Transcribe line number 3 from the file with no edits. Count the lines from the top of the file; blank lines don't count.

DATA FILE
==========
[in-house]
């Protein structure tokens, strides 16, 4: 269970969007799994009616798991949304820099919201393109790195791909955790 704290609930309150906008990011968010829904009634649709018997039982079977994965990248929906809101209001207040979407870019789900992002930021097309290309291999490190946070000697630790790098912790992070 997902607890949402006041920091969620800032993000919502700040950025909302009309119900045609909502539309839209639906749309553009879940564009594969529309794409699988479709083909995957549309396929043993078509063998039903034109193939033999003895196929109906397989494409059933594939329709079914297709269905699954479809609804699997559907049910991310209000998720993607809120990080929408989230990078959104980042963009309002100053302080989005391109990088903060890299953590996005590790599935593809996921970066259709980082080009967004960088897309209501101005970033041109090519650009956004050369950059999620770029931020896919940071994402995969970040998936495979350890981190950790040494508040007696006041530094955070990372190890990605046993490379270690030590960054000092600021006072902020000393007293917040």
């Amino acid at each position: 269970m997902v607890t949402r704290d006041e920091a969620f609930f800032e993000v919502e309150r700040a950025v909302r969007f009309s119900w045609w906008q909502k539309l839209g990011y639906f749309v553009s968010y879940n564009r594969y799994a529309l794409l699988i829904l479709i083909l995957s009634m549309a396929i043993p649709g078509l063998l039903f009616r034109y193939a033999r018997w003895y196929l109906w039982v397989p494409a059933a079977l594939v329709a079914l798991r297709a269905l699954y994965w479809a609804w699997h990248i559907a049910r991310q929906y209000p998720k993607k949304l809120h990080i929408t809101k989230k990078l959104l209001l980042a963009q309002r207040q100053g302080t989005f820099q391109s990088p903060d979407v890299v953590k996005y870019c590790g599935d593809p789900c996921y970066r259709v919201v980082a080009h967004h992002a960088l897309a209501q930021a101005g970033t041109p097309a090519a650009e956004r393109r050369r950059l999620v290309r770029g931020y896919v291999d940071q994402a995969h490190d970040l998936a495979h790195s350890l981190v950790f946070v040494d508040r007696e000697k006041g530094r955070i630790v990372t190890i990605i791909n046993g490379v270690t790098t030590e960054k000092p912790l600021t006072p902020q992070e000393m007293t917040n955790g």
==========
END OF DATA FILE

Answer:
């Amino acid at each position: 269970m997902v607890t949402r704290d006041e920091a969620f609930f800032e993000v919502e309150r700040a950025v909302r969007f009309s119900w045609w906008q909502k539309l839209g990011y639906f749309v553009s968010y879940n564009r594969y799994a529309l794409l699988i829904l479709i083909l995957s009634m549309a396929i043993p649709g078509l063998l039903f009616r034109y193939a033999r018997w003895y196929l109906w039982v397989p494409a059933a079977l594939v329709a079914l798991r297709a269905l699954y994965w479809a609804w699997h990248i559907a049910r991310q929906y209000p998720k993607k949304l809120h990080i929408t809101k989230k990078l959104l209001l980042a963009q309002r207040q100053g302080t989005f820099q391109s990088p903060d979407v890299v953590k996005y870019c590790g599935d593809p789900c996921y970066r259709v919201v980082a080009h967004h992002a960088l897309a209501q930021a101005g970033t041109p097309a090519a650009e956004r393109r050369r950059l999620v290309r770029g931020y896919v291999d940071q994402a995969h490190d970040l998936a495979h790195s350890l981190v950790f946070v040494d508040r007696e000697k006041g530094r955070i630790v990372t190890i990605i791909n046993g490379v270690t790098t030590e960054k000092p912790l600021t006072p902020q992070e000393m007293t917040n955790g």